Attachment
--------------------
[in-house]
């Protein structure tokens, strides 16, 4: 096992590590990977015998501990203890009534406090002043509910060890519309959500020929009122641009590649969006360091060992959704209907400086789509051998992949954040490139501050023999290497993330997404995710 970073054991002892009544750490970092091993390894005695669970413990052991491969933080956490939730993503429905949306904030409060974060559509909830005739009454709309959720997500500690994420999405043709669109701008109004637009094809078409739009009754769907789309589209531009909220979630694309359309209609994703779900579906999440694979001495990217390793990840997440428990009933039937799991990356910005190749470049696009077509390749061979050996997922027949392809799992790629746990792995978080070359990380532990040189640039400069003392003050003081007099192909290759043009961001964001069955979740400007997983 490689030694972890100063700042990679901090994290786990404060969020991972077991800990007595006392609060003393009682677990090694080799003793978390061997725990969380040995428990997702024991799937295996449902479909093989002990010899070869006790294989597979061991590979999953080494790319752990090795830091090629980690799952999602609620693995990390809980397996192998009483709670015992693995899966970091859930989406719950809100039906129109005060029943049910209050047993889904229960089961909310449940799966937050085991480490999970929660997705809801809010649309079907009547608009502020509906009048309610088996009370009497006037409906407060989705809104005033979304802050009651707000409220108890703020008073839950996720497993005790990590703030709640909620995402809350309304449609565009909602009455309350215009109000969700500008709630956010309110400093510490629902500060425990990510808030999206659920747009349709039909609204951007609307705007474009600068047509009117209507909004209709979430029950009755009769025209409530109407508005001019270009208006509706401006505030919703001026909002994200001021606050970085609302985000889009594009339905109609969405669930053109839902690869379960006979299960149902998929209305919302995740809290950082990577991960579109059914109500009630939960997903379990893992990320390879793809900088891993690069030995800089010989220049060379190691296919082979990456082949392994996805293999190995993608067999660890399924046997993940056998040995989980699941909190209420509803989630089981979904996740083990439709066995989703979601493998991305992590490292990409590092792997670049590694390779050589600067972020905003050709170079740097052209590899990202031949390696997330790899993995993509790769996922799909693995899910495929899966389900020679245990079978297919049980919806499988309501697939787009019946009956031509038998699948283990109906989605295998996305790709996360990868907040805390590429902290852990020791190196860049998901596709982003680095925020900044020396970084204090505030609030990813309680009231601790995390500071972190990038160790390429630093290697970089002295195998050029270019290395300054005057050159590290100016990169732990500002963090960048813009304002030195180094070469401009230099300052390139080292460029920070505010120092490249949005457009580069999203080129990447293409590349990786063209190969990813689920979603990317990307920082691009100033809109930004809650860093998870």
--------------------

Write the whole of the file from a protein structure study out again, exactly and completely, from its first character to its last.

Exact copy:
[in-house]
């Protein structure tokens, strides 16, 4: 096992590590990977015998501990203890009534406090002043509910060890519309959500020929009122641009590649969006360091060992959704209907400086789509051998992949954040490139501050023999290497993330997404995710 970073054991002892009544750490970092091993390894005695669970413990052991491969933080956490939730993503429905949306904030409060974060559509909830005739009454709309959720997500500690994420999405043709669109701008109004637009094809078409739009009754769907789309589209531009909220979630694309359309209609994703779900579906999440694979001495990217390793990840997440428990009933039937799991990356910005190749470049696009077509390749061979050996997922027949392809799992790629746990792995978080070359990380532990040189640039400069003392003050003081007099192909290759043009961001964001069955979740400007997983 490689030694972890100063700042990679901090994290786990404060969020991972077991800990007595006392609060003393009682677990090694080799003793978390061997725990969380040995428990997702024991799937295996449902479909093989002990010899070869006790294989597979061991590979999953080494790319752990090795830091090629980690799952999602609620693995990390809980397996192998009483709670015992693995899966970091859930989406719950809100039906129109005060029943049910209050047993889904229960089961909310449940799966937050085991480490999970929660997705809801809010649309079907009547608009502020509906009048309610088996009370009497006037409906407060989705809104005033979304802050009651707000409220108890703020008073839950996720497993005790990590703030709640909620995402809350309304449609565009909602009455309350215009109000969700500008709630956010309110400093510490629902500060425990990510808030999206659920747009349709039909609204951007609307705007474009600068047509009117209507909004209709979430029950009755009769025209409530109407508005001019270009208006509706401006505030919703001026909002994200001021606050970085609302985000889009594009339905109609969405669930053109839902690869379960006979299960149902998929209305919302995740809290950082990577991960579109059914109500009630939960997903379990893992990320390879793809900088891993690069030995800089010989220049060379190691296919082979990456082949392994996805293999190995993608067999660890399924046997993940056998040995989980699941909190209420509803989630089981979904996740083990439709066995989703979601493998991305992590490292990409590092792997670049590694390779050589600067972020905003050709170079740097052209590899990202031949390696997330790899993995993509790769996922799909693995899910495929899966389900020679245990079978297919049980919806499988309501697939787009019946009956031509038998699948283990109906989605295998996305790709996360990868907040805390590429902290852990020791190196860049998901596709982003680095925020900044020396970084204090505030609030990813309680009231601790995390500071972190990038160790390429630093290697970089002295195998050029270019290395300054005057050159590290100016990169732990500002963090960048813009304002030195180094070469401009230099300052390139080292460029920070505010120092490249949005457009580069999203080129990447293409590349990786063209190969990813689920979603990317990307920082691009100033809109930004809650860093998870």